An Australian man who set fire to a truck laden with gas cylinders in the center of Melbourne and stabbed one person to death was inspired by Islamic State but did not have direct links with the group, police said on Saturday.
Police identified the man responsible for Friday’s attack as Somali-born Hassan Khalif Shire Ali, 30, and said he was radicalized and inspired by the militant group’s propaganda. He was shot by police and died in hospital.
Police said Shire Ali’s Australian passport was canceled in 2015 after an intelligence report he planned to travel to Syria, but an assessment was made that while he had radical views, he posed no threat to national security.
Islamic State claimed responsibility for the attack, which came two days before Remembrance Day, marking 100 years since the end of World War One, without providing any evidence.
“I think it is fair to say he (Shire Ali) was inspired. He was radicalized,” Australian Federal Police Acting Deputy Commissioner Ian McCartney told reporters in Melbourne.
“We’re not saying there was direct contact. We’re saying it was more from an inspiration perspective.”
Prime Minister Scott Morrison said the national terrorism advisory remained at “probable”, the midpoint of a five-tier system, and told reporters in Sydney that radical Islam was the issue.
“I need to call it out. Radical, violent, extremist Islam that opposes our very way of life. I am the first to protect religious freedom in this country, but that also means I must be the first to call out religious extremism,” he said.
Friday’s attack began just before the evening rush hour and lasted only minutes. Shire Ali stabbed bystanders and attacked police while his utility truck carrying barbecue gas cylinders burned on busy Bourke Street.
The cylinders did not explode and the fire was put out in 10 minutes, by which point the attack was over, though not before one man was fatally stabbed.
Police said he was a 74-year-old man who worked in the city, and did not release his name.
The man’s business partner identified him as Sisto Malaspina, co-owner of Pellegrini’s cafe, a Melbourne institution credited with forging the city’s famous coffee culture.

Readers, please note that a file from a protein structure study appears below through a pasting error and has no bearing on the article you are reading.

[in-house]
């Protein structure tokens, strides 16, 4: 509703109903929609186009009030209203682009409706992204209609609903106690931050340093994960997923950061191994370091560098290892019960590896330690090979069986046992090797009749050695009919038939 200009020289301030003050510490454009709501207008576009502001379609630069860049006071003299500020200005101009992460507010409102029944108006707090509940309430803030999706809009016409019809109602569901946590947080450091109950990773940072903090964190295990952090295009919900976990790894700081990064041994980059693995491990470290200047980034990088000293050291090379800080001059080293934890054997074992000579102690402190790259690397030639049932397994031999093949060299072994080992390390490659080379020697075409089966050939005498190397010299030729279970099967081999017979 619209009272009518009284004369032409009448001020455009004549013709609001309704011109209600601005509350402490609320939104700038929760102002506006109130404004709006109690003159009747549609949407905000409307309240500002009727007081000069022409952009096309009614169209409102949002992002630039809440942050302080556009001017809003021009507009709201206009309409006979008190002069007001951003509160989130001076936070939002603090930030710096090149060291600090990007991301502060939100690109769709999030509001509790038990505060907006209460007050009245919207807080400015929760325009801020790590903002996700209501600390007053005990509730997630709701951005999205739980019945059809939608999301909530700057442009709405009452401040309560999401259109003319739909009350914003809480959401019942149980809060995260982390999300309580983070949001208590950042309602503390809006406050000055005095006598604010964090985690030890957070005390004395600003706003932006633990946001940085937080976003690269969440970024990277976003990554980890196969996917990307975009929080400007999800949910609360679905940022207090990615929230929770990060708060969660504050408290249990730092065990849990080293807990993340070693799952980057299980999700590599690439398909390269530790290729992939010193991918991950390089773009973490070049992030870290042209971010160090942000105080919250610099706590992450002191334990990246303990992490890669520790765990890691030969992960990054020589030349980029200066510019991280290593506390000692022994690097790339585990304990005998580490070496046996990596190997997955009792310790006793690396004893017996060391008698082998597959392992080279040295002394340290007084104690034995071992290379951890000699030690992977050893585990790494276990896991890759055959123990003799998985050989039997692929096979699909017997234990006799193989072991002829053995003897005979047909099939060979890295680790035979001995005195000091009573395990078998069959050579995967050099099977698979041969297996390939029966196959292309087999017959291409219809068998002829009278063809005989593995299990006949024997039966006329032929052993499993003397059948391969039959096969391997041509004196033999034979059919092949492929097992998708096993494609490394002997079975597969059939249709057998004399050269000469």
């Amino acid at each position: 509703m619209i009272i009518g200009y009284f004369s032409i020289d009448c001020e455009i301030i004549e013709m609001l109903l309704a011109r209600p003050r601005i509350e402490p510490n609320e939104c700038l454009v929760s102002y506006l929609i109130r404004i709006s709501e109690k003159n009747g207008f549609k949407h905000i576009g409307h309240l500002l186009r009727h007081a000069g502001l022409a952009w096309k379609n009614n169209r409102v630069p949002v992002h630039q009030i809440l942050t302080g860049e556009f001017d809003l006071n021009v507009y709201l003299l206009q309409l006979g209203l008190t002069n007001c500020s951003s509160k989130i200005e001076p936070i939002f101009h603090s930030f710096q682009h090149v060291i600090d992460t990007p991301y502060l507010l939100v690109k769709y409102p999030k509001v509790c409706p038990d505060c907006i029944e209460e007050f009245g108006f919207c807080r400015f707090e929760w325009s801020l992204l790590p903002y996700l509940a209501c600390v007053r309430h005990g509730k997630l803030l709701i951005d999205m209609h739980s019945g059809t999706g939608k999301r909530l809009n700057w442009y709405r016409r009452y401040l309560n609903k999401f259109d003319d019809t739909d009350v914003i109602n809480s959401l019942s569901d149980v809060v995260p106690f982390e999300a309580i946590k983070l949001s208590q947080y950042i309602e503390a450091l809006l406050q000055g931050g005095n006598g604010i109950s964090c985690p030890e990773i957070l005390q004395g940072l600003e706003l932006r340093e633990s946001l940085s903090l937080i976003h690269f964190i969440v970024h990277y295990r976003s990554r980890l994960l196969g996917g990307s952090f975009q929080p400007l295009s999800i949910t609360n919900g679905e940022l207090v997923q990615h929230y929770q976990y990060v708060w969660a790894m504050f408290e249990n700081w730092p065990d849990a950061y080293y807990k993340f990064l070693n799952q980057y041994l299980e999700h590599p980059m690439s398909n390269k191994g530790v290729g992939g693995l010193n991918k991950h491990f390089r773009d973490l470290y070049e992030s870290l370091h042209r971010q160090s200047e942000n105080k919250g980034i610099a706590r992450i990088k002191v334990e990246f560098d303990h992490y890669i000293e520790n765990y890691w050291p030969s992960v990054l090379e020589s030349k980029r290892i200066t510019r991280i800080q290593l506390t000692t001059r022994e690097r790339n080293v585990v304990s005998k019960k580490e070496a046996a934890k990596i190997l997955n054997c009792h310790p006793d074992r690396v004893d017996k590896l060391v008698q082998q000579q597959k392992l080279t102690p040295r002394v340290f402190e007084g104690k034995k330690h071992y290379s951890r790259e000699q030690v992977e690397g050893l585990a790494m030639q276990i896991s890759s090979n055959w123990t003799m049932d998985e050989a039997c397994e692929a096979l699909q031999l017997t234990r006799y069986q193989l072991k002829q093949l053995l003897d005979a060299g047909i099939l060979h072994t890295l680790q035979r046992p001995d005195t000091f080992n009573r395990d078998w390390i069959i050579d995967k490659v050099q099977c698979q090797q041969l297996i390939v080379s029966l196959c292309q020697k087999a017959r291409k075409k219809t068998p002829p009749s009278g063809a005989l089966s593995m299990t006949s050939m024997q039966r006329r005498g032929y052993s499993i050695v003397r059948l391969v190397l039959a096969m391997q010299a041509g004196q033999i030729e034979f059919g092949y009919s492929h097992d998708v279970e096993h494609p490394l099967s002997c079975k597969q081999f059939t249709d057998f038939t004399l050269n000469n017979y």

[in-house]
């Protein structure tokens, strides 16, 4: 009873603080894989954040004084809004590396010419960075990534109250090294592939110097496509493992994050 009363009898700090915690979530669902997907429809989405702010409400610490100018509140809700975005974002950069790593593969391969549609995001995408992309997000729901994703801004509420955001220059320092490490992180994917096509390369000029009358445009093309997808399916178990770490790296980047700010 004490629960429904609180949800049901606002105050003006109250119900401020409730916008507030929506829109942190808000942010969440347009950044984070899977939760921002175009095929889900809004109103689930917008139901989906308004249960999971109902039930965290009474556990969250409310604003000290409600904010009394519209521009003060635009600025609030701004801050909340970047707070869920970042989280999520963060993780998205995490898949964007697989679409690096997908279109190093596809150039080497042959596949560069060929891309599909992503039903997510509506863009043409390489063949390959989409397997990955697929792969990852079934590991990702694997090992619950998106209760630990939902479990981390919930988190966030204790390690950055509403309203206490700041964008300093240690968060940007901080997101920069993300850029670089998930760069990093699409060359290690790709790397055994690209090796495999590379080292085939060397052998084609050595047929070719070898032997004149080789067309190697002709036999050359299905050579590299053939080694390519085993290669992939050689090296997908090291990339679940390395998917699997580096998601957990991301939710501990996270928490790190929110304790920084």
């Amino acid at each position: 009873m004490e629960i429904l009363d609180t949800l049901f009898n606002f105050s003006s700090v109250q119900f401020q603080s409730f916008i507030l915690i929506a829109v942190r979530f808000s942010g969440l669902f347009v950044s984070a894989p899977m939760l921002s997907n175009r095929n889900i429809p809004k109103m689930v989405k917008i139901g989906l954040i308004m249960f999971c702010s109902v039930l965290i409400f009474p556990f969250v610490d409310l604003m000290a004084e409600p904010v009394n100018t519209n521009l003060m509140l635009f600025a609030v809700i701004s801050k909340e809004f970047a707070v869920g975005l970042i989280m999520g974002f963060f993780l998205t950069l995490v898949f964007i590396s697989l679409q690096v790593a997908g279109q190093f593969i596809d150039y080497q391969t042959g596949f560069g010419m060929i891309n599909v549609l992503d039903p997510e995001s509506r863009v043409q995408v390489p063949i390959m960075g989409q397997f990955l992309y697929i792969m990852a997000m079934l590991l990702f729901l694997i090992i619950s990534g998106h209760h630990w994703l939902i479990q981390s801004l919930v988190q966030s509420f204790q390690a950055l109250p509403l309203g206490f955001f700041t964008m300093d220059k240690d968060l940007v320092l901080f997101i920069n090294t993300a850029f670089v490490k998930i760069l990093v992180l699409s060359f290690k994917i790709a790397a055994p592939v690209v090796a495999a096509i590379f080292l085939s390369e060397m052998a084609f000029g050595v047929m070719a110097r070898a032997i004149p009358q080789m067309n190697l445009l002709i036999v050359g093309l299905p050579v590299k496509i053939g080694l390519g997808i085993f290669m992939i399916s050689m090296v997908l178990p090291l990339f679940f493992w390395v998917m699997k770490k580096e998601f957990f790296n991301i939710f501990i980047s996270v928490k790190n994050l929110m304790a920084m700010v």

“Many, many tears have been shed,” the cafe’s co-owner. Nino Pangrazio, told The Age newspaper, and customers laid flowers and written tributes outside the cafe on Saturday.
“This shouldn’t happen in a city like Melbourne,” one witness who had returned to the scene on Saturday told Reuters, crying. “I just want to forget it,” she said.
Video posted to Twitter and broadcast on television showed Shire Ali swinging a knife at two police officers, while the truck burned in the background, before he collapsed when one shot him in the chest.
Victoria state police said counter-terrorism investigators were searching two properties in suburban Melbourne in connection with the attack, but there was no immediate word on what the searches yielded.
At one, a modest one-story brick house on the city’s western fringe, armed officers wearing masks stood guard outside. Bourke Street also reopened on Saturday and a Reuters reporter said there was an increased police presence in the area.
A staunch U.S. ally, Australia has been on alert for such violence after a Sydney cafe siege in 2014, and its intelligence agencies have stepped up scrutiny. Victoria Police Commissioner Graham Ashton said there was no warning of the latest attack.
He said there was no longer a threat to the public, but that security would be boosted at horse races and Remembrance Day memorials over the weekend.
Authorities say Australia’s vigilance has helped foil at least a dozen plots, including a plan to attack Melbourne at Christmas in 2016 and a plan to blow up a flight from Sydney to Abu Dhabi using a bomb disguised as a meat mincer.
Two hostages were killed during the 17-hour Sydney cafe siege by a “lone wolf” gunman who was inspired by Islamic State militants.